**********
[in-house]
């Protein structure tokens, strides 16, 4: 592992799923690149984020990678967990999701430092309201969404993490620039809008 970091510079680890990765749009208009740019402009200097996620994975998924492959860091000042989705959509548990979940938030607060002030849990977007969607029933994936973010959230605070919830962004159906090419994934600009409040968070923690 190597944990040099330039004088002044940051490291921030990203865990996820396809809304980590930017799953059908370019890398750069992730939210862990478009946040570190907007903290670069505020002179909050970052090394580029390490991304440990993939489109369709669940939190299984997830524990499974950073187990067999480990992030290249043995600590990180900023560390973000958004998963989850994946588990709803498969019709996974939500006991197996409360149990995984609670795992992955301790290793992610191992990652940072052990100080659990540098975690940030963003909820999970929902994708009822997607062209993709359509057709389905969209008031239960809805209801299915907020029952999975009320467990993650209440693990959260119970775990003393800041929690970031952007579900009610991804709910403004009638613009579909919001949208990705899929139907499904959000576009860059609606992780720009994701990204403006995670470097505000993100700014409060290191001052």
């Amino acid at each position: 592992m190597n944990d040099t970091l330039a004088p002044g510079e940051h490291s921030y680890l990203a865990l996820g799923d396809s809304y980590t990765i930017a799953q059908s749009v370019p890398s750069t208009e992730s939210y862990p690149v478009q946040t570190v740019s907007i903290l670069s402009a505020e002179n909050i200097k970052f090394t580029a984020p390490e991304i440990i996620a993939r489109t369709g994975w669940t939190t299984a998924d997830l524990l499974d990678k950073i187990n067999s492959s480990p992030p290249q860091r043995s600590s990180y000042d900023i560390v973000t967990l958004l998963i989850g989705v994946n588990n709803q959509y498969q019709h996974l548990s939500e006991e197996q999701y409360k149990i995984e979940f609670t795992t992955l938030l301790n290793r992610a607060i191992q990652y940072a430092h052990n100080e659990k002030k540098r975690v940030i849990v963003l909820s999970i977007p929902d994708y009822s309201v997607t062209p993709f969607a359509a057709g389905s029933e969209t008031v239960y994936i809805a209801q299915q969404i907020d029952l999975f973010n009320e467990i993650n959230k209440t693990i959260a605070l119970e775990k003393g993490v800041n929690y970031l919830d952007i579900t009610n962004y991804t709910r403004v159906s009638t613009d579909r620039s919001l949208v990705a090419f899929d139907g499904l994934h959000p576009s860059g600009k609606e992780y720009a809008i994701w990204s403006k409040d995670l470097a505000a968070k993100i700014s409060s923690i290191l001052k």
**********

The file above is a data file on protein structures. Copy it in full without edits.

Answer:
[in-house]
């Protein structure tokens, strides 16, 4: 592992799923690149984020990678967990999701430092309201969404993490620039809008 970091510079680890990765749009208009740019402009200097996620994975998924492959860091000042989705959509548990979940938030607060002030849990977007969607029933994936973010959230605070919830962004159906090419994934600009409040968070923690 190597944990040099330039004088002044940051490291921030990203865990996820396809809304980590930017799953059908370019890398750069992730939210862990478009946040570190907007903290670069505020002179909050970052090394580029390490991304440990993939489109369709669940939190299984997830524990499974950073187990067999480990992030290249043995600590990180900023560390973000958004998963989850994946588990709803498969019709996974939500006991197996409360149990995984609670795992992955301790290793992610191992990652940072052990100080659990540098975690940030963003909820999970929902994708009822997607062209993709359509057709389905969209008031239960809805209801299915907020029952999975009320467990993650209440693990959260119970775990003393800041929690970031952007579900009610991804709910403004009638613009579909919001949208990705899929139907499904959000576009860059609606992780720009994701990204403006995670470097505000993100700014409060290191001052």
């Amino acid at each position: 592992m190597n944990d040099t970091l330039a004088p002044g510079e940051h490291s921030y680890l990203a865990l996820g799923d396809s809304y980590t990765i930017a799953q059908s749009v370019p890398s750069t208009e992730s939210y862990p690149v478009q946040t570190v740019s907007i903290l670069s402009a505020e002179n909050i200097k970052f090394t580029a984020p390490e991304i440990i996620a993939r489109t369709g994975w669940t939190t299984a998924d997830l524990l499974d990678k950073i187990n067999s492959s480990p992030p290249q860091r043995s600590s990180y000042d900023i560390v973000t967990l958004l998963i989850g989705v994946n588990n709803q959509y498969q019709h996974l548990s939500e006991e197996q999701y409360k149990i995984e979940f609670t795992t992955l938030l301790n290793r992610a607060i191992q990652y940072a430092h052990n100080e659990k002030k540098r975690v940030i849990v963003l909820s999970i977007p929902d994708y009822s309201v997607t062209p993709f969607a359509a057709g389905s029933e969209t008031v239960y994936i809805a209801q299915q969404i907020d029952l999975f973010n009320e467990i993650n959230k209440t693990i959260a605070l119970e775990k003393g993490v800041n929690y970031l919830d952007i579900t009610n962004y991804t709910r403004v159906s009638t613009d579909r620039s919001l949208v990705a090419f899929d139907g499904l994934h959000p576009s860059g600009k609606e992780y720009a809008i994701w990204s403006k409040d995670l470097a505000a968070k993100i700014s409060s923690i290191l001052k």